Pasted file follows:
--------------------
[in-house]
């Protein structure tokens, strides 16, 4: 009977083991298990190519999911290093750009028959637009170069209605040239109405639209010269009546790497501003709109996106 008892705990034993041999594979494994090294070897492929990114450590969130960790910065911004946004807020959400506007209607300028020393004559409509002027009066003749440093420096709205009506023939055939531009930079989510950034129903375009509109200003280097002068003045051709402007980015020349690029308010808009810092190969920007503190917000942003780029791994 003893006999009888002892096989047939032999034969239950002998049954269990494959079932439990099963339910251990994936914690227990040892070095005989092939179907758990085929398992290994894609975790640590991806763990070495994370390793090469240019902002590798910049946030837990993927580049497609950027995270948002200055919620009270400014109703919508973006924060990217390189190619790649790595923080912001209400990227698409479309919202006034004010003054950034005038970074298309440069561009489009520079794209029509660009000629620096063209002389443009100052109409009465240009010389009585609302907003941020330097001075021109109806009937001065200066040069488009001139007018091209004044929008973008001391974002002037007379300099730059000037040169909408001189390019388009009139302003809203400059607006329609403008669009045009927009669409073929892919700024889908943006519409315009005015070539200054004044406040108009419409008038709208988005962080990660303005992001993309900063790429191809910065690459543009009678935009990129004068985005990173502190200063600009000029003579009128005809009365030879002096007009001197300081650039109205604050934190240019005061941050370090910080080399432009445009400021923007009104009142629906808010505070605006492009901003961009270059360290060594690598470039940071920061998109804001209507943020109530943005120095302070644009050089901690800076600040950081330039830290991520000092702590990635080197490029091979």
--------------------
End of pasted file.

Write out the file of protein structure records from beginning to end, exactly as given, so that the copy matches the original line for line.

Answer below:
[in-house]
């Protein structure tokens, strides 16, 4: 009977083991298990190519999911290093750009028959637009170069209605040239109405639209010269009546790497501003709109996106 008892705990034993041999594979494994090294070897492929990114450590969130960790910065911004946004807020959400506007209607300028020393004559409509002027009066003749440093420096709205009506023939055939531009930079989510950034129903375009509109200003280097002068003045051709402007980015020349690029308010808009810092190969920007503190917000942003780029791994 003893006999009888002892096989047939032999034969239950002998049954269990494959079932439990099963339910251990994936914690227990040892070095005989092939179907758990085929398992290994894609975790640590991806763990070495994370390793090469240019902002590798910049946030837990993927580049497609950027995270948002200055919620009270400014109703919508973006924060990217390189190619790649790595923080912001209400990227698409479309919202006034004010003054950034005038970074298309440069561009489009520079794209029509660009000629620096063209002389443009100052109409009465240009010389009585609302907003941020330097001075021109109806009937001065200066040069488009001139007018091209004044929008973008001391974002002037007379300099730059000037040169909408001189390019388009009139302003809203400059607006329609403008669009045009927009669409073929892919700024889908943006519409315009005015070539200054004044406040108009419409008038709208988005962080990660303005992001993309900063790429191809910065690459543009009678935009990129004068985005990173502190200063600009000029003579009128005809009365030879002096007009001197300081650039109205604050934190240019005061941050370090910080080399432009445009400021923007009104009142629906808010505070605006492009901003961009270059360290060594690598470039940071920061998109804001209507943020109530943005120095302070644009050089901690800076600040950081330039830290991520000092702590990635080197490029091979």